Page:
Wednesday, February 09, 2005

Incident at the Lunar New Year

The wildlife refuge at Plum Island is not a sanctuary from the everyday concerns of business, home, or everything that makes pop culture, but a place for life that’s wild, the shorebirds, hawks, coyote, deer, and occasional photographer or poet. Not everybody knows that though. Birders look for Iceland Gulls, or Northern Shrikes, and almost never look upon the land itself, that wilderness of marshes, dunes, and ocean.

But Barbara does. And so today she walks along the narrow strand of beach, her camera close at hand, and looks out on the indistinct sea, powder blue close at hand but dissolving into mist light blue skies. The tide is new moon high and soon the beach is nothing more than the steep side of dunes. The sand is soft and sloped, and walking is a chore for seventy-seven year old legs. Her breathing grows more labored, her steps unsure. Soon the only place she has to walk is in the wash of surf. With no way out she starts to think of sleeping in the dunes, despite her knowledge that a storm is brewing from the west and will bring snow and cold tonight from off the ocean.

Until she meets a man sitting on a driftwood tree writing in a journal. She stops still some feet before him. He greets her on the beauty of the day. She stares and does not answer. He notices the water lapping at her shoe. She’s old, he thinks, but healthy; her face is weathered from outdoors. Why is she walking this dangerous beach today?

He hails her again but still no answer. He notices confusion on her face. Are you alright he asks. She shakes her head indicating no. He rises and helps her to the driftwood tree and says just rest awhile. Her breathing is heavy, but soon grows normal as she then explains her plight. He answers there’s an entrance from the road just 100 hundred feet away. She just passed it in fact, he tells her. She sighs, and asks if he could walk her back and drive her to her car. And so he does.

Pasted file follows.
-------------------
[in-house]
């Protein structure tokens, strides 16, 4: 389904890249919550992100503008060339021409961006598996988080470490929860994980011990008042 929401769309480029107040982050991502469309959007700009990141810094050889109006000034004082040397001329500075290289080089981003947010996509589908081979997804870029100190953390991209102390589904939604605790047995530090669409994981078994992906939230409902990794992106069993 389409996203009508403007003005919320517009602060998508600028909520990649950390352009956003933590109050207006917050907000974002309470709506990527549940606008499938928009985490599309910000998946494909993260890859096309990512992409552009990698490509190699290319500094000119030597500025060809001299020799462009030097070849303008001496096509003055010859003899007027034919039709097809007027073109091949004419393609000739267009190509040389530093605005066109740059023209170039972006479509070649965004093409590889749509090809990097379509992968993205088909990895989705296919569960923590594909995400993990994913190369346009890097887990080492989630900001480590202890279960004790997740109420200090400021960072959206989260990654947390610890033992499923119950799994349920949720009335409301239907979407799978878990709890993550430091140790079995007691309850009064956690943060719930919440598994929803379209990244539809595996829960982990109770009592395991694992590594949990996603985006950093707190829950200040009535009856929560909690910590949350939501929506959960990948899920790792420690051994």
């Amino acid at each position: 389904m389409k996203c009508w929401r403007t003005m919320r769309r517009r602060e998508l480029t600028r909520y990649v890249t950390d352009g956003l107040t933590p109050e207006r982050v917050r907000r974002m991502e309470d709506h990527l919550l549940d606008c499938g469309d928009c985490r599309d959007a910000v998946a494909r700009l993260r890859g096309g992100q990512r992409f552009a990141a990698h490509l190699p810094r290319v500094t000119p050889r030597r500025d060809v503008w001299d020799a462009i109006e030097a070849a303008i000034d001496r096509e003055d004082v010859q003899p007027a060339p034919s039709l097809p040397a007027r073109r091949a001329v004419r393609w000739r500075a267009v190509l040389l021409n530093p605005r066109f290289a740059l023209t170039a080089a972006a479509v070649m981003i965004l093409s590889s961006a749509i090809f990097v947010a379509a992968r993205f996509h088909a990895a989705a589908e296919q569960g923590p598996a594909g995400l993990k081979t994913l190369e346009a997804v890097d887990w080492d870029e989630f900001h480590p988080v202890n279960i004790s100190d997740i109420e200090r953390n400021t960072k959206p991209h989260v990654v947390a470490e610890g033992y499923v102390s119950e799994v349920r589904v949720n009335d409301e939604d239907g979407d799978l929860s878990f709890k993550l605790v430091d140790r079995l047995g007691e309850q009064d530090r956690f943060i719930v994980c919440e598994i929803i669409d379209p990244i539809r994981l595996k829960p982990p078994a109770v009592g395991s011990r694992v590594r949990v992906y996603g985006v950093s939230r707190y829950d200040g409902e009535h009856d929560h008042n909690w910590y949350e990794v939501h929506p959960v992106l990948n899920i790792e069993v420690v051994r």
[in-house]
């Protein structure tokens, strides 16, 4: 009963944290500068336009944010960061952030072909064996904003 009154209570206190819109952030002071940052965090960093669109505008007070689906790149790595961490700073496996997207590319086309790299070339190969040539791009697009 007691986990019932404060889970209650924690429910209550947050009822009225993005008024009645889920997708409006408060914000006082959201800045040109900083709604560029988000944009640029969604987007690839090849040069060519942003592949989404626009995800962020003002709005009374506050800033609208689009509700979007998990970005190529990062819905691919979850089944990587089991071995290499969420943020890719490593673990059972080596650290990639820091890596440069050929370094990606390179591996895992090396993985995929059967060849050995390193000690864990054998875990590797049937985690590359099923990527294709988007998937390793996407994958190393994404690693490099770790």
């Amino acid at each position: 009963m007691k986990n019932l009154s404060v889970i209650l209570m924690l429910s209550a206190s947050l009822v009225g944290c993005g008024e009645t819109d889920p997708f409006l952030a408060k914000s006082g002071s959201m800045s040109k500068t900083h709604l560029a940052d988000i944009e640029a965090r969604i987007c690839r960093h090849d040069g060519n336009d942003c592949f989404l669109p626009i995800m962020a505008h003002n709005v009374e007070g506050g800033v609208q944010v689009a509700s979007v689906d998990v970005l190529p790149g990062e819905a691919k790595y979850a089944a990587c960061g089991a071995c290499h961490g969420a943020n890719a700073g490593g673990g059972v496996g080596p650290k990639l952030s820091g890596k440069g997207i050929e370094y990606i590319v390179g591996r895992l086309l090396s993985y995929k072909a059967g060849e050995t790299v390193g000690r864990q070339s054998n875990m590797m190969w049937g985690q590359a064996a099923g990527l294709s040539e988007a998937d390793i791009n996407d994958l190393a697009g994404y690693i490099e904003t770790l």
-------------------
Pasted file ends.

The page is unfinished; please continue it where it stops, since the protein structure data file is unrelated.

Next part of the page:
She says he saved her life. He doesn’t tell her he’s just Coyote, but says he’s playing hooky today from work. He knows now the island called him there. He only thought he was hopping in the sun, but it had greater work for him to do. Because she loves the island for its wildness and not a place to stare at wildlife flying or dying, it finds a way to send her home, safe and sound.


leslee said...

This made me cry.

Anonymous said...

Sometimes we are the guardian angel!

BeckoningChasm said...

Most interesting, the idea that we are sometimes swept up in currents of which we are unaware, but which have use for us. Well done.